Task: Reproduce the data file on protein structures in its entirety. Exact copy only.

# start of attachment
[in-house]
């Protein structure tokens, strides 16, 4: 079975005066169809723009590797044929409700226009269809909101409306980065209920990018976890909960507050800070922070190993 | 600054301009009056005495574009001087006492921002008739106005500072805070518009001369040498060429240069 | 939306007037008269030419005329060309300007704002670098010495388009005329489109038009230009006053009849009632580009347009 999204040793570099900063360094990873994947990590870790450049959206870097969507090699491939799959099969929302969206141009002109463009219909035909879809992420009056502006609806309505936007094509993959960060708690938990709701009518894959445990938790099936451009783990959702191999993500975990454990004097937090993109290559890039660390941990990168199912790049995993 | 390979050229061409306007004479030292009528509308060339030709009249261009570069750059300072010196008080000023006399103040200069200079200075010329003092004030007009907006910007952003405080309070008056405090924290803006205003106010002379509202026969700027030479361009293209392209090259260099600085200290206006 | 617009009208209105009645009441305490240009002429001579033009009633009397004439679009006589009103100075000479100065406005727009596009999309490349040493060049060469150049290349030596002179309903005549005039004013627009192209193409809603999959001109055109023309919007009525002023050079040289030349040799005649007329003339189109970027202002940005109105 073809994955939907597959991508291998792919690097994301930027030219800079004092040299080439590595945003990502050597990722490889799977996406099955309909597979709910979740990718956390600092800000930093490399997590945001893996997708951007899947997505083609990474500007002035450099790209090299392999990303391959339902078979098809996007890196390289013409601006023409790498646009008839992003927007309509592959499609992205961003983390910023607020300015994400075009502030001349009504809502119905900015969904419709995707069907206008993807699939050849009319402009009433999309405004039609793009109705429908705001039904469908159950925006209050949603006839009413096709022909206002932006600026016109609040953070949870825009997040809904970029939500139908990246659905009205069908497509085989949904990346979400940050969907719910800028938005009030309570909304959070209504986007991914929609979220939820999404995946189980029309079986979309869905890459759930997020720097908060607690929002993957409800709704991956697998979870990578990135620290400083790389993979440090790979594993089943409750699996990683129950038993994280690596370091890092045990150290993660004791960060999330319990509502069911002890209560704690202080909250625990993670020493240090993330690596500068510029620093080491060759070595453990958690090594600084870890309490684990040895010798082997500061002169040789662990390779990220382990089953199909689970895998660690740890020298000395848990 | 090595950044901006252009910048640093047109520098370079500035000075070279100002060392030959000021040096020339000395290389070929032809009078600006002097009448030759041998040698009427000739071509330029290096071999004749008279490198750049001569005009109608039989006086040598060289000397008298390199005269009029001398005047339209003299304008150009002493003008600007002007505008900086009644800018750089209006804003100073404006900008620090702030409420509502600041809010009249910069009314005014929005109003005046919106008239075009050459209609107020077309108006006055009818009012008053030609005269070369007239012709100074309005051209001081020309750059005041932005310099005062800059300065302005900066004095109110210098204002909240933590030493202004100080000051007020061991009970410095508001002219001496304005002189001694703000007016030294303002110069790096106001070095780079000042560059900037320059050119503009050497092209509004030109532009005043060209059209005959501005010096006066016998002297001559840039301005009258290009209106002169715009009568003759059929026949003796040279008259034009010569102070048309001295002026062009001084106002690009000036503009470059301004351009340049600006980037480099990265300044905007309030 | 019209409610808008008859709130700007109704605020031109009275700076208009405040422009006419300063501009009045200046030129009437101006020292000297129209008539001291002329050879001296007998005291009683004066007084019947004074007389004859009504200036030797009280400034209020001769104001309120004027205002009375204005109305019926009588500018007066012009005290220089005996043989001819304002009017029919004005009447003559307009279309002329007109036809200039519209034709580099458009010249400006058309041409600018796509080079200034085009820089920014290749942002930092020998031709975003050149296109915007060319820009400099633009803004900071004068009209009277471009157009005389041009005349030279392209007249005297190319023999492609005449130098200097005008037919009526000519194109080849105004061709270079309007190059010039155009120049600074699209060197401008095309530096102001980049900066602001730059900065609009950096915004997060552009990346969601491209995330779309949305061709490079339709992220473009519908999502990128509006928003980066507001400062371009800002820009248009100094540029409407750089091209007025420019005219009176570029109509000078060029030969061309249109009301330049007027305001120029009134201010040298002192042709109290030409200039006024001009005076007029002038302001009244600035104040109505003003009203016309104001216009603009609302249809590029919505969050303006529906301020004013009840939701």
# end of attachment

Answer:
[in-house]
């Protein structure tokens, strides 16, 4: 079975005066169809723009590797044929409700226009269809909101409306980065209920990018976890909960507050800070922070190993 | 600054301009009056005495574009001087006492921002008739106005500072805070518009001369040498060429240069 | 939306007037008269030419005329060309300007704002670098010495388009005329489109038009230009006053009849009632580009347009 999204040793570099900063360094990873994947990590870790450049959206870097969507090699491939799959099969929302969206141009002109463009219909035909879809992420009056502006609806309505936007094509993959960060708690938990709701009518894959445990938790099936451009783990959702191999993500975990454990004097937090993109290559890039660390941990990168199912790049995993 | 390979050229061409306007004479030292009528509308060339030709009249261009570069750059300072010196008080000023006399103040200069200079200075010329003092004030007009907006910007952003405080309070008056405090924290803006205003106010002379509202026969700027030479361009293209392209090259260099600085200290206006 | 617009009208209105009645009441305490240009002429001579033009009633009397004439679009006589009103100075000479100065406005727009596009999309490349040493060049060469150049290349030596002179309903005549005039004013627009192209193409809603999959001109055109023309919007009525002023050079040289030349040799005649007329003339189109970027202002940005109105 073809994955939907597959991508291998792919690097994301930027030219800079004092040299080439590595945003990502050597990722490889799977996406099955309909597979709910979740990718956390600092800000930093490399997590945001893996997708951007899947997505083609990474500007002035450099790209090299392999990303391959339902078979098809996007890196390289013409601006023409790498646009008839992003927007309509592959499609992205961003983390910023607020300015994400075009502030001349009504809502119905900015969904419709995707069907206008993807699939050849009319402009009433999309405004039609793009109705429908705001039904469908159950925006209050949603006839009413096709022909206002932006600026016109609040953070949870825009997040809904970029939500139908990246659905009205069908497509085989949904990346979400940050969907719910800028938005009030309570909304959070209504986007991914929609979220939820999404995946189980029309079986979309869905890459759930997020720097908060607690929002993957409800709704991956697998979870990578990135620290400083790389993979440090790979594993089943409750699996990683129950038993994280690596370091890092045990150290993660004791960060999330319990509502069911002890209560704690202080909250625990993670020493240090993330690596500068510029620093080491060759070595453990958690090594600084870890309490684990040895010798082997500061002169040789662990390779990220382990089953199909689970895998660690740890020298000395848990 | 090595950044901006252009910048640093047109520098370079500035000075070279100002060392030959000021040096020339000395290389070929032809009078600006002097009448030759041998040698009427000739071509330029290096071999004749008279490198750049001569005009109608039989006086040598060289000397008298390199005269009029001398005047339209003299304008150009002493003008600007002007505008900086009644800018750089209006804003100073404006900008620090702030409420509502600041809010009249910069009314005014929005109003005046919106008239075009050459209609107020077309108006006055009818009012008053030609005269070369007239012709100074309005051209001081020309750059005041932005310099005062800059300065302005900066004095109110210098204002909240933590030493202004100080000051007020061991009970410095508001002219001496304005002189001694703000007016030294303002110069790096106001070095780079000042560059900037320059050119503009050497092209509004030109532009005043060209059209005959501005010096006066016998002297001559840039301005009258290009209106002169715009009568003759059929026949003796040279008259034009010569102070048309001295002026062009001084106002690009000036503009470059301004351009340049600006980037480099990265300044905007309030 | 019209409610808008008859709130700007109704605020031109009275700076208009405040422009006419300063501009009045200046030129009437101006020292000297129209008539001291002329050879001296007998005291009683004066007084019947004074007389004859009504200036030797009280400034209020001769104001309120004027205002009375204005109305019926009588500018007066012009005290220089005996043989001819304002009017029919004005009447003559307009279309002329007109036809200039519209034709580099458009010249400006058309041409600018796509080079200034085009820089920014290749942002930092020998031709975003050149296109915007060319820009400099633009803004900071004068009209009277471009157009005389041009005349030279392209007249005297190319023999492609005449130098200097005008037919009526000519194109080849105004061709270079309007190059010039155009120049600074699209060197401008095309530096102001980049900066602001730059900065609009950096915004997060552009990346969601491209995330779309949305061709490079339709992220473009519908999502990128509006928003980066507001400062371009800002820009248009100094540029409407750089091209007025420019005219009176570029109509000078060029030969061309249109009301330049007027305001120029009134201010040298002192042709109290030409200039006024001009005076007029002038302001009244600035104040109505003003009203016309104001216009603009609302249809590029919505969050303006529906301020004013009840939701």